Health Resources

Medicine safety

While prescription (and even over-the-counter) medications can deliver relief and even cures for ailing patients, they can also present potential risks — especially when taken without the guidance of a medical professional. Among these risks, the active ingredients in certain medications can cause unwanted side effects, allergic reactions, or harmful interactions with other pharmaceuticals. Sometimes, taking them can even lead to adverse interactions with the foods or drinks (including alcohol in particular) a patient consumes.

For these reasons and more, it’s important for patients to discuss medications with a doctor, pharmacist, or both before taking them. One way for patients to ensure that proper considerations are taken before they consume a medicine is to fill out a medical history form, which provides a doctor with the important background information he or she needs to know before writing a prescription.

Further, it’s important for patients to educate themselves on the medications they’re being described (and even over-the-counter medications) and what they do. Among the questions that the Food and Drug Administration suggests that patients ask their physicians regarding any medicines they may be taking:

  • What exactly does this medication do exactly?
  • When is/are the best time(s) of day for taking this medicine?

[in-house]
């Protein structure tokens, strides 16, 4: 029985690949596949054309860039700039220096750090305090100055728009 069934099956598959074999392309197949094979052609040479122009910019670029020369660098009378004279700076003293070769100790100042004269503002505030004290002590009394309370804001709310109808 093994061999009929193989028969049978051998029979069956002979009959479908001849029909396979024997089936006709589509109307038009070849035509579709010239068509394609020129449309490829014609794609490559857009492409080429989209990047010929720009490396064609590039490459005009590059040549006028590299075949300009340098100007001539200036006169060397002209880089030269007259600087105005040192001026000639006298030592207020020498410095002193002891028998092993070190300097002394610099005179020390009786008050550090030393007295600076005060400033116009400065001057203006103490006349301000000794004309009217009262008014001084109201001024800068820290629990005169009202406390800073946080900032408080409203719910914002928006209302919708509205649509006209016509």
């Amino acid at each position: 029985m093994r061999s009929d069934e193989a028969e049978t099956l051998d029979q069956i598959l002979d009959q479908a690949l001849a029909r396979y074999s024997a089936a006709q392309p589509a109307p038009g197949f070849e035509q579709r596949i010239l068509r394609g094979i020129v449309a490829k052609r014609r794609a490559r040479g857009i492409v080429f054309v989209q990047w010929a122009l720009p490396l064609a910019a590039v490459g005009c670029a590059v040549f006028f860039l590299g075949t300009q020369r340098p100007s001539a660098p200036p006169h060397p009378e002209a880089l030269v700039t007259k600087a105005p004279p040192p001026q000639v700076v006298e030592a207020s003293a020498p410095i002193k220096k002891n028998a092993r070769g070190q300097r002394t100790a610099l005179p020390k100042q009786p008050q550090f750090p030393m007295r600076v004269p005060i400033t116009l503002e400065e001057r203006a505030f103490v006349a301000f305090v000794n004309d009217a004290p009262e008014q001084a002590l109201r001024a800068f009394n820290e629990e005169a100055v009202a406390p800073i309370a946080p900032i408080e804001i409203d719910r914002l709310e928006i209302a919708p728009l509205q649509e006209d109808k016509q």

• Should I avoid certain foods or activities when taking this medicine?
  • Is it OK to take this medication on an empty stomach, or should I always take it with (or after) meals?
  • Are there any potential concerns about this medicine interacting with other medications or supplements that I am taking?
  • Are there any side effects I should be aware of/look out for?

Additional medicine-safety tips

Of course, once a medication has been prescribed by a physician, it’s important that patients use them as directed, keep them out of the reach of children, dispose of them properly and otherwise adhere to best practices from a safety standpoint. For more guidance on a range of topics related to medicine safety, consult the resources found below.

The American Academy of Family Physicians (AAFP) recommends the following best practices for patients taking prescription or over-the-counter (OTC) medications:

  • Before taking any medication, take time to read the label carefully and follow the instructions given there.
  • Take prescribed medications exactly as instructed by your physician or pharmacist.
  • Ensure that, if you have multiple physicians, each of them is aware of all of the medications you’re taking.
  • If you’re taking multiple types of medicine, ask your doctor to assist you with making an intake schedule so that you know exactly what days/times to take your medications.
  • As much as possible, try to use the same pharmacy for filling all of your prescriptions. That way, the pharmacist can become familiar with you and help you keep track of the various medications you’re taking.
  • For additional help keeping track of the medication(s) you’re taking and when to take it/them, share the information with a loved one or friend who is willing to assist.
  • Never take any over-the-counter medications while you’re on prescription medications without first consulting your doctor.
  • When given a prescription that includes a course of medication intake, be sure to take the medicine(s) for the full duration and dosage advised by your physician. Don’t quit taking your medicine, and don’t alter the dosage or change your intake timing/frequency without first consulting your doctor.
  • Never take another person’s medications.